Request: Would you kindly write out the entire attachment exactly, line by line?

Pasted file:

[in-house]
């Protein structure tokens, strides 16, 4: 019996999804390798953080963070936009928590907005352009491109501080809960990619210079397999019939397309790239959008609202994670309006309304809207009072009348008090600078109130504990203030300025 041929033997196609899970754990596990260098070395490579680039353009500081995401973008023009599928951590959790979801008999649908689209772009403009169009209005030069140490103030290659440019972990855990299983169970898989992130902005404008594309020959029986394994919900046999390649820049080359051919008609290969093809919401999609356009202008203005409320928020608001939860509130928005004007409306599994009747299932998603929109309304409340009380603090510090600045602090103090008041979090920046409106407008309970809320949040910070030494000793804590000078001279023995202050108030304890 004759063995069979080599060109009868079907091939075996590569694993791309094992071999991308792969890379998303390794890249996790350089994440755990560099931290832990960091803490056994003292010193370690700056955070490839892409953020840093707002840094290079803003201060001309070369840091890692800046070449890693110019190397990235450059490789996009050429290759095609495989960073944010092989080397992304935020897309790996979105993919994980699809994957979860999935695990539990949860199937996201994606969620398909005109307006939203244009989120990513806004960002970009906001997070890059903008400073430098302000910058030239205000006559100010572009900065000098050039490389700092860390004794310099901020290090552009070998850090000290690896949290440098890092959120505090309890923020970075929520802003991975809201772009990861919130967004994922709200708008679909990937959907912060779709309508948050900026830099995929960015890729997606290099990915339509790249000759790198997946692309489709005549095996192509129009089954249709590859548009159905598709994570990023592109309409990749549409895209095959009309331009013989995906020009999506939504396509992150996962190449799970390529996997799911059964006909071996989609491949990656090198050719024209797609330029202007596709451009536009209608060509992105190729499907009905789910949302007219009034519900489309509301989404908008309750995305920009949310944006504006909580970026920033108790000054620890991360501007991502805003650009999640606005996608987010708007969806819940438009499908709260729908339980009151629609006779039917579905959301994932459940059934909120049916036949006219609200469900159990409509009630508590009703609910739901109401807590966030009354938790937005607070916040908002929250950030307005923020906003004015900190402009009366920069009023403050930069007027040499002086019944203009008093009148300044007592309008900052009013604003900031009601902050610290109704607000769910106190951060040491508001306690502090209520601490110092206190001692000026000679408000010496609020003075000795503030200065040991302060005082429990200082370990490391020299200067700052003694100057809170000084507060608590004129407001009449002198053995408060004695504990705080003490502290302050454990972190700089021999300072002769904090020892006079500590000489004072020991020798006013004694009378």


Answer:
[in-house]
């Protein structure tokens, strides 16, 4: 019996999804390798953080963070936009928590907005352009491109501080809960990619210079397999019939397309790239959008609202994670309006309304809207009072009348008090600078109130504990203030300025 041929033997196609899970754990596990260098070395490579680039353009500081995401973008023009599928951590959790979801008999649908689209772009403009169009209005030069140490103030290659440019972990855990299983169970898989992130902005404008594309020959029986394994919900046999390649820049080359051919008609290969093809919401999609356009202008203005409320928020608001939860509130928005004007409306599994009747299932998603929109309304409340009380603090510090600045602090103090008041979090920046409106407008309970809320949040910070030494000793804590000078001279023995202050108030304890 004759063995069979080599060109009868079907091939075996590569694993791309094992071999991308792969890379998303390794890249996790350089994440755990560099931290832990960091803490056994003292010193370690700056955070490839892409953020840093707002840094290079803003201060001309070369840091890692800046070449890693110019190397990235450059490789996009050429290759095609495989960073944010092989080397992304935020897309790996979105993919994980699809994957979860999935695990539990949860199937996201994606969620398909005109307006939203244009989120990513806004960002970009906001997070890059903008400073430098302000910058030239205000006559100010572009900065000098050039490389700092860390004794310099901020290090552009070998850090000290690896949290440098890092959120505090309890923020970075929520802003991975809201772009990861919130967004994922709200708008679909990937959907912060779709309508948050900026830099995929960015890729997606290099990915339509790249000759790198997946692309489709005549095996192509129009089954249709590859548009159905598709994570990023592109309409990749549409895209095959009309331009013989995906020009999506939504396509992150996962190449799970390529996997799911059964006909071996989609491949990656090198050719024209797609330029202007596709451009536009209608060509992105190729499907009905789910949302007219009034519900489309509301989404908008309750995305920009949310944006504006909580970026920033108790000054620890991360501007991502805003650009999640606005996608987010708007969806819940438009499908709260729908339980009151629609006779039917579905959301994932459940059934909120049916036949006219609200469900159990409509009630508590009703609910739901109401807590966030009354938790937005607070916040908002929250950030307005923020906003004015900190402009009366920069009023403050930069007027040499002086019944203009008093009148300044007592309008900052009013604003900031009601902050610290109704607000769910106190951060040491508001306690502090209520601490110092206190001692000026000679408000010496609020003075000795503030200065040991302060005082429990200082370990490391020299200067700052003694100057809170000084507060608590004129407001009449002198053995408060004695504990705080003490502290302050454990972190700089021999300072002769904090020892006079500590000489004072020991020798006013004694009378």